Missionary Oblates of Mary Immaculate

Weekly Reflections

Weekly Reflection

Gospel Reflection for Sunday June 16th 2024 - 11th Sunday in Ordinary Time

Gospel Reflection for Sunday June 16th 2024, 11th Sunday in Ordinary Time | Mark 4:26-34


Que sera, sera…” the well-known song goes, “whatever will be, will be…” At first glance this week’s Gospel seems to call for this rather fatalistic and pessimistic response. It is almost as if Jesus is saying to us, “Once the seeds of the Kingdom of God are thrown on the ground, regardless of what we do or don’t do, they will grow in their own time and in their own way.” It doesn’t matter what the farmer does. Whether “he sleeps or gets up” the seed will sprout and grow “all by itself.” The farmer has a passive role in the growth of the seed.

Is this what Jesus is saying to us? Surely not! If he is, then we have no act or part in making the Kingdom of God visible in our world. It doesn’t matter what we do, or don’t do, what we say, or don’t say, the Kingdom of God will sprout and grow “all by itself” until harvest time when Jesus will return in glory and the Kingdom will be visible to everyone.

This tiny parable – and it is a tiny parable – could, if we misunderstand it, undo everything that Jesus said and did. “The harvest is rich, but the labourers are few…”; “Go, therefore, and make disciples of all nations…”; “I send you out like sheep among wolves…” –  all of these wonderful sayings of Jesus, become meaningless if this parable is saying what it seems to be saying.

The second parable, that of the mustard seed, is no less perplexing. The mustard seed is small and vulnerable when planted but when it grows it is strong and resilient; so strong and so resilient that the birds of the air can nest in it. Once again in this parable the part played by the farmer, apart from putting the seed in the ground, seems unimportant.

What, then, are we to make of these two tiny parables? How do they fit into the overall mission of Jesus?

A fundamentalist reading of this Gospel will interpret it literally and then can only arrive at a passive understanding of our role in the coming of the Kingdom of God. However, if we take the time to understand how the first hearers of these words interpreted them, an incredibly rich and amazingly relevant meaning leaps from the page at us.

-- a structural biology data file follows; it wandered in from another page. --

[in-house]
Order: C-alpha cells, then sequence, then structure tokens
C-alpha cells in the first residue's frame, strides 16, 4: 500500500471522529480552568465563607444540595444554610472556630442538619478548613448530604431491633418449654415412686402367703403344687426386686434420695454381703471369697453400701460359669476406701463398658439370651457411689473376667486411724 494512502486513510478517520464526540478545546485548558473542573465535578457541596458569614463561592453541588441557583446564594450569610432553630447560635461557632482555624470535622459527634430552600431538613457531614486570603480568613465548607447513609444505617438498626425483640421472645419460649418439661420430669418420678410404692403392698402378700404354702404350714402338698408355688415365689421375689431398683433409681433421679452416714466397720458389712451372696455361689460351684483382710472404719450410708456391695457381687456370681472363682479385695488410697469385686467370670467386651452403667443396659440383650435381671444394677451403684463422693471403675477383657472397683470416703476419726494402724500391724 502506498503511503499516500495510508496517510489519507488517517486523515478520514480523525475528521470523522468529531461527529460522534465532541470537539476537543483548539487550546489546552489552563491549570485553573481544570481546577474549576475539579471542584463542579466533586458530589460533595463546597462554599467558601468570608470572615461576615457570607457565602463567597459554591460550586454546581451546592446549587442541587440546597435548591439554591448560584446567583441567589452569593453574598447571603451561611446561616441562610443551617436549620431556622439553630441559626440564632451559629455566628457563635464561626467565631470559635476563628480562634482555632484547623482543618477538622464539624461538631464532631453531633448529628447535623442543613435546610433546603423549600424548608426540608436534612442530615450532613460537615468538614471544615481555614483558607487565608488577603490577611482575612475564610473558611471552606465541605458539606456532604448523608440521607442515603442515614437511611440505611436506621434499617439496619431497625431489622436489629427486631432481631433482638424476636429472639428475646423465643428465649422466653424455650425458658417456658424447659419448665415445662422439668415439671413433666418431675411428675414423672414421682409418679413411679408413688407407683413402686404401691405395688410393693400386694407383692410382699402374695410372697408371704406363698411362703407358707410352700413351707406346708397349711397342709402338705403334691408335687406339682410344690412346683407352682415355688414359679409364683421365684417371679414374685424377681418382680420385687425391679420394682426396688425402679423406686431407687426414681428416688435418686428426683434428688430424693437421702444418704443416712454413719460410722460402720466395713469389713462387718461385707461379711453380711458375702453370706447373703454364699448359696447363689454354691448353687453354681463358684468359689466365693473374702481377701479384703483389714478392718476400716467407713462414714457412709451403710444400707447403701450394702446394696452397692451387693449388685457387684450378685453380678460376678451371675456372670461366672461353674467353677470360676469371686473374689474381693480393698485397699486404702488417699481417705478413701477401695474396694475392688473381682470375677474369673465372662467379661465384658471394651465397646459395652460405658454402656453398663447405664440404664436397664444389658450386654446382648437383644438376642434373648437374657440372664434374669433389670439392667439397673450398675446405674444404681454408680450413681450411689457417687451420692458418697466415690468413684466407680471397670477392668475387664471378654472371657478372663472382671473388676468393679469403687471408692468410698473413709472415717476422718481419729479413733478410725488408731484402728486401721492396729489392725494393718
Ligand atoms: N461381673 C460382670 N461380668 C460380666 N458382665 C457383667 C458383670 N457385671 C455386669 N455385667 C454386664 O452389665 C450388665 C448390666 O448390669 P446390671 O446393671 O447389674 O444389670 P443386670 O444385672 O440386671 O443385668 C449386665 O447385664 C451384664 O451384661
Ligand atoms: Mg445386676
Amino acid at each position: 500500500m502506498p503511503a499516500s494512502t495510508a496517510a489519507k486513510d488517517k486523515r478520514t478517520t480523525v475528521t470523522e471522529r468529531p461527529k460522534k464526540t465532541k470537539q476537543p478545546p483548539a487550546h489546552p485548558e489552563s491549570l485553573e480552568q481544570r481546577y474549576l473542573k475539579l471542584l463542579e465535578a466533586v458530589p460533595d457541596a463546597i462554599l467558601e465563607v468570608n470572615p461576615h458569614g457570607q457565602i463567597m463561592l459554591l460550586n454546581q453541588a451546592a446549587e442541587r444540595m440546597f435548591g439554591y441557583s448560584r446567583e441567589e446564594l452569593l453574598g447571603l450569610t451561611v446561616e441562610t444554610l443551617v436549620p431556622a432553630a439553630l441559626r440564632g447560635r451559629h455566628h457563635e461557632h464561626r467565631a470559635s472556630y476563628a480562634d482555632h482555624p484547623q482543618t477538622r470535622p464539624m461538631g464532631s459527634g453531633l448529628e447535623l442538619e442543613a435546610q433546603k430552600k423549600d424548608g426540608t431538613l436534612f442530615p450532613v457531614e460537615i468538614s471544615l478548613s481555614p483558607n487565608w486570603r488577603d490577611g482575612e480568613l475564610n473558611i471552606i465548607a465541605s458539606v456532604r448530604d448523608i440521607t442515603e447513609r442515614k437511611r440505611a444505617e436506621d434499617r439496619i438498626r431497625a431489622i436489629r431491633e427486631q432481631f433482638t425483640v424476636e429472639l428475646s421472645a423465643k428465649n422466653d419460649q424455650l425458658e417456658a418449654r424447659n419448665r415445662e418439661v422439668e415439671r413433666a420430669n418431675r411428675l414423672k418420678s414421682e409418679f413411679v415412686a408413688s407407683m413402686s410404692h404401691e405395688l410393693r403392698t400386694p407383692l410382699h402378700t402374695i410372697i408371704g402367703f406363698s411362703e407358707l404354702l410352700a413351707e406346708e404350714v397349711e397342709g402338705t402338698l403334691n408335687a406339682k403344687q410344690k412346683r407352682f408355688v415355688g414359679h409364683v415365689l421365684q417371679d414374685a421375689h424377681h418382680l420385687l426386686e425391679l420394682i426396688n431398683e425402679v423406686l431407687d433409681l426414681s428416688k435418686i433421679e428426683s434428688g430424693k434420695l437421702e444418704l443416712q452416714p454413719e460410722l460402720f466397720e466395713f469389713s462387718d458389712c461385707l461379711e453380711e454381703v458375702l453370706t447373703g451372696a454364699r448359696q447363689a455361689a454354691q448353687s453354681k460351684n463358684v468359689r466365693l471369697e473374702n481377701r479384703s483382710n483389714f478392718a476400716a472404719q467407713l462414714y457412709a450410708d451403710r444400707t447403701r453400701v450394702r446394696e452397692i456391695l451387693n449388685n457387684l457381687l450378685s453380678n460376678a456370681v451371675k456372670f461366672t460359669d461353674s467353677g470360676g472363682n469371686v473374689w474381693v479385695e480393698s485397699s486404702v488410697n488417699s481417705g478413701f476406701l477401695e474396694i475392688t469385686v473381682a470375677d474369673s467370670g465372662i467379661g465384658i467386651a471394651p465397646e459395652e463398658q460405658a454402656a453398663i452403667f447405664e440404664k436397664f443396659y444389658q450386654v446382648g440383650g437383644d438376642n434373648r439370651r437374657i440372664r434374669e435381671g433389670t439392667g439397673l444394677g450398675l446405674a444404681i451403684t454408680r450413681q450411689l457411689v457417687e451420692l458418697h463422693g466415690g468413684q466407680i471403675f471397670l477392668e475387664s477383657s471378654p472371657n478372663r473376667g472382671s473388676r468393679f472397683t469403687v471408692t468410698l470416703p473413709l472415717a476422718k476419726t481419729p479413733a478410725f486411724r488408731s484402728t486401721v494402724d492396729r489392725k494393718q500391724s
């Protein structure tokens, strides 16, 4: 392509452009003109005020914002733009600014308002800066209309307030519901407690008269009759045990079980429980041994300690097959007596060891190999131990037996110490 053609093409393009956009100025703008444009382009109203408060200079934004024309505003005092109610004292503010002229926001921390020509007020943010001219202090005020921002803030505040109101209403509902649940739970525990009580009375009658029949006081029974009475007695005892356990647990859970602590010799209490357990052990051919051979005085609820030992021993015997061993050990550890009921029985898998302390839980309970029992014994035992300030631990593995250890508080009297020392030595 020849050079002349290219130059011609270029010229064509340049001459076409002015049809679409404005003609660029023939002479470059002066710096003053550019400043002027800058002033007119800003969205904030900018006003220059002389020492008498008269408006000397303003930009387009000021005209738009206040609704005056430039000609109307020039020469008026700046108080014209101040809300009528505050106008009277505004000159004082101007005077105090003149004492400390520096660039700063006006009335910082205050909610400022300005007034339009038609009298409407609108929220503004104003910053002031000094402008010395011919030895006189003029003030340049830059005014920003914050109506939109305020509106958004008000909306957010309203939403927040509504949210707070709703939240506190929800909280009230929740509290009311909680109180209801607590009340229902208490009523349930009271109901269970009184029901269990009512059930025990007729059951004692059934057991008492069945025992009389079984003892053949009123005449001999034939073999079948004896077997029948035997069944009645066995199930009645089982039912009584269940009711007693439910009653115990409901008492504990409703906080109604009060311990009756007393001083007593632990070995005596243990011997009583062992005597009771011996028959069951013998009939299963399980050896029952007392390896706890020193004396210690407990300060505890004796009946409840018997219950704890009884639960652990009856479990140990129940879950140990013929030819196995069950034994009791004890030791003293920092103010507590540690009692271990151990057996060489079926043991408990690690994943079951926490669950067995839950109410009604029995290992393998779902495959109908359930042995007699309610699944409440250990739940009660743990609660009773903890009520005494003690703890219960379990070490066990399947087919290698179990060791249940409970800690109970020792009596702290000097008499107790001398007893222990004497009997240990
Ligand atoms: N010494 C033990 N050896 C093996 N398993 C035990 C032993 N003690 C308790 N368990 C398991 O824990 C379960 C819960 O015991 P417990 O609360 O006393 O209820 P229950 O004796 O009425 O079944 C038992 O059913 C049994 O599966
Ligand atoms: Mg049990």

Like us, the first hearers of these words lived, loved, worked, were happy and sad, and finally died in the world they inhabited. If we are to understand anything that Jesus said our first task is to learn something of his world and his society.

The People of Israel believed themselves to be God’s ‘Chosen People’. They were a proud nation with a long history, rich in tradition, ritual and law and populated by great heroes like Abraham, Moses, David and the many prophets. Being enslaved or occupied by a foreign nation was unthinkable for them. After all, it was God who brought Moses to the ‘Promised Land’ and gave it to them. And yet, by the time Jesus was born the Roman Empire had conquered Israel and had ruled with an iron fist for almost seventy years. Jesus grew up in a deeply unhappy and volatile society. Political and religious factions vied with each other to find a way to free their land from occupation. Tension was rising with minor disturbances and local uprisings a constant threat.

It was in 70A.D., (approximately forty years after Jesus died), that Rome finally lost patience with Israel. In that year Roman legions besieged Jerusalem and after a brief but bloody battle the Temple was destroyed and the city burned to the ground.

For the Jewish people the destruction of their Temple was far more than the loss of a place of worship. The Temple was ‘where God lived’ with his chosen people. Going into the Temple meant entering into the very ‘presence of God’.

With the destruction of the Temple the people lost much of their identity and were utterly lost.

Mark’s Gospel was written somewhere around this time of war and awful loss for the Jewish people. The followers of Jesus, who were still practising Jews, were just as bereft as the rest of the people by the destruction of their Temple. They were living in a nightmare. Torture, death and betrayal were all around them.

In addition, the Jewish authorities, looking for someone to blame for the destruction of the city, pointed a finger at the small, vulnerable, group of ‘Jesus’ followers’ living in their midst. The tiny communities of Christians lived, therefore, in fear and terror of both Roman soldiers and their own authorities. St. Paul, remember, began his life persecuting Christians, even being present at the martyrdom of Stephen.

With this as a background, imagine, for a second, being a Christian at this time. In secret and in fear you meet in the homes of other believers to share the memories of Jesus and partake in the Eucharistic meal. Now imagine that at one such meeting a guest is introduced – a guest who brings a written document straight from those who knew and walked with Jesus, the Apostles.

As the guest reads the first parable and then discusses it with the group, you begin to realise that the coming of the Kingdom of God is God’s work and not your work. You are not responsible for the coming of the Kingdom. Jesus sowed the seed and come what may, whether you live or die, the final fulfilment of God’s Kingdom is already on the way. Your only task is to keep faith in the Resurrection of Jesus, and continue by the way you live, to witness to Jesus as the “way, the truth and the life.”

Just imagine the relief this realisation would bring you. You can relax. The Kingdom is safe in God’s and Jesus’ hands.

Now the guest reads the second parable about the mustard seed. Even as you listen, you recognise that Jesus is speaking about your present situation. At this time of suffering and persecution, of pain and loss, the Kingdom of God seems very far away and so weak that you fear it will die and vanish.